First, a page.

After 3500 years…The Discovery Of The Pharaonic “Eternal Perfume” Used In Mummification

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“Eternal Perfume” used in mummification unearthed after centuries

Throughout the years, the secrets of ancient Egyptian life remain treasures that many eagerly seek to uncover, yearning to explore the intricacies of its details. Recently, scientists managed to discover what they now call the “Scent of Immortality” from that ancient life, thanks to some canopic jars taken from the tomb of an Egyptian noblewoman named Senitnay, who was the wet nurse of Pharaoh Amenhotep II and is believed to have passed away about 3500 years ago.

Thanks to advancements in chemical analysis technology, scientists were able to bring back to life the fragrance of the embalming fluid used to keep the mummies in the Valley of the Kings preserved.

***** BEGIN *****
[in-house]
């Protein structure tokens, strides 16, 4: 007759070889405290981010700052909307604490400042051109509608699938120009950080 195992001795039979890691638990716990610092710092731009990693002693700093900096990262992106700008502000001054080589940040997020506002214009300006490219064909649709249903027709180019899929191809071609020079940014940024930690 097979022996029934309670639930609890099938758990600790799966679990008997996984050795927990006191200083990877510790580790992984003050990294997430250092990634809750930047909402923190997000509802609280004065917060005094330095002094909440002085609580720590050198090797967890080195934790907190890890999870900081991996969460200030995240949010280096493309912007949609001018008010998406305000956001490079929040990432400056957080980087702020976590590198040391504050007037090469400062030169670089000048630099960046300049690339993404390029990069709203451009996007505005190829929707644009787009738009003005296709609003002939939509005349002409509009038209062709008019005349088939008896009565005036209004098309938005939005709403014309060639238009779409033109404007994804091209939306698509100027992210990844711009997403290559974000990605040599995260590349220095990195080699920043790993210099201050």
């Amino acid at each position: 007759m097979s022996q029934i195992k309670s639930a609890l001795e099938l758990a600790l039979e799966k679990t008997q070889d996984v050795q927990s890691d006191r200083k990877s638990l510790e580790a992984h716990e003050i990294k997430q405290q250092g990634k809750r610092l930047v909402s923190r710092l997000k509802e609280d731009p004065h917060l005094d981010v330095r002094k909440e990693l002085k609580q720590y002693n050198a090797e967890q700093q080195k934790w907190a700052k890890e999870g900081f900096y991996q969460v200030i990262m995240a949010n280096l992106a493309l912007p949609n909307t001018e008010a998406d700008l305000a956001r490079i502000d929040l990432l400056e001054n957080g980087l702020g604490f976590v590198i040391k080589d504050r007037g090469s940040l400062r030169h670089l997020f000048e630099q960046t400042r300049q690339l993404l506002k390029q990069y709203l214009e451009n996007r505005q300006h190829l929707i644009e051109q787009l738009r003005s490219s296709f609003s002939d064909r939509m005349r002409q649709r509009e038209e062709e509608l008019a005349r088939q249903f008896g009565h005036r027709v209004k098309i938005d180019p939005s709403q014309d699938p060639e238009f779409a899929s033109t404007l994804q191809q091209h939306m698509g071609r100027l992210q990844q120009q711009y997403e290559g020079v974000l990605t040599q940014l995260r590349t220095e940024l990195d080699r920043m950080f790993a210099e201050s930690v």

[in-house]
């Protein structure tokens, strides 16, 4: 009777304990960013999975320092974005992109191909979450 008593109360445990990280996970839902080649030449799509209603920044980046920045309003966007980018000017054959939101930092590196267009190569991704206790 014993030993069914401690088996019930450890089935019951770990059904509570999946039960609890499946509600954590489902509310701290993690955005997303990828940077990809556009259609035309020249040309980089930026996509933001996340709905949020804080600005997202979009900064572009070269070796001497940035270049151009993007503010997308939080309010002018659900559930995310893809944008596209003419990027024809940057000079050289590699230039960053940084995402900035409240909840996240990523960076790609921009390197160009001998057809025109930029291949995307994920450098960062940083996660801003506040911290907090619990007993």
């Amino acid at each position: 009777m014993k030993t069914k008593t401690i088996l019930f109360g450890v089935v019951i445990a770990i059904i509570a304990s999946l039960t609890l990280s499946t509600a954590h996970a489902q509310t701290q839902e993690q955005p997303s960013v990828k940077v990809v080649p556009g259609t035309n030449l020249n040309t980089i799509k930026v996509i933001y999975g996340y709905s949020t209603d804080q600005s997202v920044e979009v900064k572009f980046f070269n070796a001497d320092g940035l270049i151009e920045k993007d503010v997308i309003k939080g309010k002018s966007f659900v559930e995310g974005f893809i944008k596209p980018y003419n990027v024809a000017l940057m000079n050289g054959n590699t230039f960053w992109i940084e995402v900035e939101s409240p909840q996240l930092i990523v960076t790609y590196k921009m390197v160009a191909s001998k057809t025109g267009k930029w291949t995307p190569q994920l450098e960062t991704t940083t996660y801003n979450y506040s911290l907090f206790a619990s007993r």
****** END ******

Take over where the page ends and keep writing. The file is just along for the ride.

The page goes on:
The ancient scent will be on display at the Moesgaard Museum…

This perfume sheds light on the Egyptians’ ingenuity some 3500 years ago in safeguarding the organs of Senitnay, a lady known as the “King’s Ornament” (an ancient Egyptian title reserved for high-ranking ladies). She played a crucial role in the entourage of Pharaoh Amenhotep II, even nursing him as a child.

Soon, this ancient scent will be on display at the Moesgaard Museum in Denmark in an upcoming exhibition, allowing visitors to take a whiff of the ancient Egyptian embalming process. Now, that’s a breath of fresh history!

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